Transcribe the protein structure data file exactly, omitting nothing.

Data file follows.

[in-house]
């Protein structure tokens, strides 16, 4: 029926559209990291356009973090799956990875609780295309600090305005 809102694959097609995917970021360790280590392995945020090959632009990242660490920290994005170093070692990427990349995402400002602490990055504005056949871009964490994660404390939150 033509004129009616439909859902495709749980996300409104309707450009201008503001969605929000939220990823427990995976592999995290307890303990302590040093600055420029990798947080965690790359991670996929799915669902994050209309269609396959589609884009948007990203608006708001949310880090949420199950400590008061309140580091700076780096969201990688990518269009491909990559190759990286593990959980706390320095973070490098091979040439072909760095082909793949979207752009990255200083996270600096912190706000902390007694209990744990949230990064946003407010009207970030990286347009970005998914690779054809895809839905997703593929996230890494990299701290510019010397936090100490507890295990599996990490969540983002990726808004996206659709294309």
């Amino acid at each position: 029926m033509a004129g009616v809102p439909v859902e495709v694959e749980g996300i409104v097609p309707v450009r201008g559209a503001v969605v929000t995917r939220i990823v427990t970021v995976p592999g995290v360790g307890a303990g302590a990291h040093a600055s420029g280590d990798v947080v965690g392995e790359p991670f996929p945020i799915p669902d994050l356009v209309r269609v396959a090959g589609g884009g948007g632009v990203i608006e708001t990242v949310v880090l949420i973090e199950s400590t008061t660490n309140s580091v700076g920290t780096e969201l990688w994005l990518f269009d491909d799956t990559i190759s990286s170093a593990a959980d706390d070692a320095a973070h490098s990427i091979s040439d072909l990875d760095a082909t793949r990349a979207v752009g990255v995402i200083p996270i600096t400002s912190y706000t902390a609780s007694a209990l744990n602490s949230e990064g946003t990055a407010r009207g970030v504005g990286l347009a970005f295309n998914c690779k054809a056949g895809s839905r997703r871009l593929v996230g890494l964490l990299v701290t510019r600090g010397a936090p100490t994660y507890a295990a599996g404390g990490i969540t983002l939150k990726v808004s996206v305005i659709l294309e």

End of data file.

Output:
[in-house]
């Protein structure tokens, strides 16, 4: 029926559209990291356009973090799956990875609780295309600090305005 809102694959097609995917970021360790280590392995945020090959632009990242660490920290994005170093070692990427990349995402400002602490990055504005056949871009964490994660404390939150 033509004129009616439909859902495709749980996300409104309707450009201008503001969605929000939220990823427990995976592999995290307890303990302590040093600055420029990798947080965690790359991670996929799915669902994050209309269609396959589609884009948007990203608006708001949310880090949420199950400590008061309140580091700076780096969201990688990518269009491909990559190759990286593990959980706390320095973070490098091979040439072909760095082909793949979207752009990255200083996270600096912190706000902390007694209990744990949230990064946003407010009207970030990286347009970005998914690779054809895809839905997703593929996230890494990299701290510019010397936090100490507890295990599996990490969540983002990726808004996206659709294309």
């Amino acid at each position: 029926m033509a004129g009616v809102p439909v859902e495709v694959e749980g996300i409104v097609p309707v450009r201008g559209a503001v969605v929000t995917r939220i990823v427990t970021v995976p592999g995290v360790g307890a303990g302590a990291h040093a600055s420029g280590d990798v947080v965690g392995e790359p991670f996929p945020i799915p669902d994050l356009v209309r269609v396959a090959g589609g884009g948007g632009v990203i608006e708001t990242v949310v880090l949420i973090e199950s400590t008061t660490n309140s580091v700076g920290t780096e969201l990688w994005l990518f269009d491909d799956t990559i190759s990286s170093a593990a959980d706390d070692a320095a973070h490098s990427i091979s040439d072909l990875d760095a082909t793949r990349a979207v752009g990255v995402i200083p996270i600096t400002s912190y706000t902390a609780s007694a209990l744990n602490s949230e990064g946003t990055a407010r009207g970030v504005g990286l347009a970005f295309n998914c690779k054809a056949g895809s839905r997703r871009l593929v996230g890494l964490l990299v701290t510019r600090g010397a936090p100490t994660y507890a295990a599996g404390g990490i969540t983002l939150k990726v808004s996206v305005i659709l294309e």